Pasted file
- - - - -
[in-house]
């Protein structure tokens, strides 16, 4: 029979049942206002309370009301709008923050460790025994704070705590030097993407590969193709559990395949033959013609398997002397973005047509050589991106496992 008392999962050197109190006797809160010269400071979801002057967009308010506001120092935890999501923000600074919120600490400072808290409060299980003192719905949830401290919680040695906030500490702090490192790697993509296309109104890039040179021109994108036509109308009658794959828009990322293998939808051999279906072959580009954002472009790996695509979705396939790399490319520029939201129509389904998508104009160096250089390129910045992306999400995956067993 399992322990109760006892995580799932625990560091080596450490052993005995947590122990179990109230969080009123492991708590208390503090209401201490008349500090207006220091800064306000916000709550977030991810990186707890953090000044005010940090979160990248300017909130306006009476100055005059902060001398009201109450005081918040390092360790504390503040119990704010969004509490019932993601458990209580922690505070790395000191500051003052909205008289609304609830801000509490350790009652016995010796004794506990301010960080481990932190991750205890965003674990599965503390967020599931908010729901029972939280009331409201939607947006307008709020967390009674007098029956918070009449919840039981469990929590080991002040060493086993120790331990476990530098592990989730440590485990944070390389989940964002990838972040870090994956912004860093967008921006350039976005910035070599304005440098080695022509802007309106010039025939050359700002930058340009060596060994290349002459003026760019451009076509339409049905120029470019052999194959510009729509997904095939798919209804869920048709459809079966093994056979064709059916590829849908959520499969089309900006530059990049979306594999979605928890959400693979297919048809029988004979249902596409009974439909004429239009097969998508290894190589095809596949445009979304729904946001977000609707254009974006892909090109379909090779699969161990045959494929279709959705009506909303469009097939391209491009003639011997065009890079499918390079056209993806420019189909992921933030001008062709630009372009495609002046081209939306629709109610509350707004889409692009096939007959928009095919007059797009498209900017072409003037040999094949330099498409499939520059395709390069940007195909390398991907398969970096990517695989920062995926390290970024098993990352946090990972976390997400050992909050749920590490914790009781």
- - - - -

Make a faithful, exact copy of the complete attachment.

[in-house]
């Protein structure tokens, strides 16, 4: 029979049942206002309370009301709008923050460790025994704070705590030097993407590969193709559990395949033959013609398997002397973005047509050589991106496992 008392999962050197109190006797809160010269400071979801002057967009308010506001120092935890999501923000600074919120600490400072808290409060299980003192719905949830401290919680040695906030500490702090490192790697993509296309109104890039040179021109994108036509109308009658794959828009990322293998939808051999279906072959580009954002472009790996695509979705396939790399490319520029939201129509389904998508104009160096250089390129910045992306999400995956067993 399992322990109760006892995580799932625990560091080596450490052993005995947590122990179990109230969080009123492991708590208390503090209401201490008349500090207006220091800064306000916000709550977030991810990186707890953090000044005010940090979160990248300017909130306006009476100055005059902060001398009201109450005081918040390092360790504390503040119990704010969004509490019932993601458990209580922690505070790395000191500051003052909205008289609304609830801000509490350790009652016995010796004794506990301010960080481990932190991750205890965003674990599965503390967020599931908010729901029972939280009331409201939607947006307008709020967390009674007098029956918070009449919840039981469990929590080991002040060493086993120790331990476990530098592990989730440590485990944070390389989940964002990838972040870090994956912004860093967008921006350039976005910035070599304005440098080695022509802007309106010039025939050359700002930058340009060596060994290349002459003026760019451009076509339409049905120029470019052999194959510009729509997904095939798919209804869920048709459809079966093994056979064709059916590829849908959520499969089309900006530059990049979306594999979605928890959400693979297919048809029988004979249902596409009974439909004429239009097969998508290894190589095809596949445009979304729904946001977000609707254009974006892909090109379909090779699969161990045959494929279709959705009506909303469009097939391209491009003639011997065009890079499918390079056209993806420019189909992921933030001008062709630009372009495609002046081209939306629709109610509350707004889409692009096939007959928009095919007059797009498209900017072409003037040999094949330099498409499939520059395709390069940007195909390398991907398969970096990517695989920062995926390290970024098993990352946090990972976390997400050992909050749920590490914790009781």